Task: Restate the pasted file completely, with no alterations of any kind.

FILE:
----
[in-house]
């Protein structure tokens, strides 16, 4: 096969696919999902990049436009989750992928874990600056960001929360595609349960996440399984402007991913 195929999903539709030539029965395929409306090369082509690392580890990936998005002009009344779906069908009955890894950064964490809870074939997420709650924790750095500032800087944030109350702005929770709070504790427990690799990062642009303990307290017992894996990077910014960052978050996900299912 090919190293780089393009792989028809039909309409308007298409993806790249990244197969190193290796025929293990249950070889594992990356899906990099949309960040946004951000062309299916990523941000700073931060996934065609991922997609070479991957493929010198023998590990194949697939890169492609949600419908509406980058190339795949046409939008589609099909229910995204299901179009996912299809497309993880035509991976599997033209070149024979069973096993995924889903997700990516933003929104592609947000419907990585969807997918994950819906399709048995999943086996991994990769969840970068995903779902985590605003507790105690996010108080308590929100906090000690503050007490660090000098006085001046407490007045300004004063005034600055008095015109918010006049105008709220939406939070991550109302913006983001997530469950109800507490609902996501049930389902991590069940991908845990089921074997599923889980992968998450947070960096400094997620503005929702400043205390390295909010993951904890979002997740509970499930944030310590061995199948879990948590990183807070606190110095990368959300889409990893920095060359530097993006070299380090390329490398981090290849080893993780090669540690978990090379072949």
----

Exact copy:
[in-house]
């Protein structure tokens, strides 16, 4: 096969696919999902990049436009989750992928874990600056960001929360595609349960996440399984402007991913 195929999903539709030539029965395929409306090369082509690392580890990936998005002009009344779906069908009955890894950064964490809870074939997420709650924790750095500032800087944030109350702005929770709070504790427990690799990062642009303990307290017992894996990077910014960052978050996900299912 090919190293780089393009792989028809039909309409308007298409993806790249990244197969190193290796025929293990249950070889594992990356899906990099949309960040946004951000062309299916990523941000700073931060996934065609991922997609070479991957493929010198023998590990194949697939890169492609949600419908509406980058190339795949046409939008589609099909229910995204299901179009996912299809497309993880035509991976599997033209070149024979069973096993995924889903997700990516933003929104592609947000419907990585969807997918994950819906399709048995999943086996991994990769969840970068995903779902985590605003507790105690996010108080308590929100906090000690503050007490660090000098006085001046407490007045300004004063005034600055008095015109918010006049105008709220939406939070991550109302913006983001997530469950109800507490609902996501049930389902991590069940991908845990089921074997599923889980992968998450947070960096400094997620503005929702400043205390390295909010993951904890979002997740509970499930944030310590061995199948879990948590990183807070606190110095990368959300889409990893920095060359530097993006070299380090390329490398981090290849080893993780090669540690978990090379072949």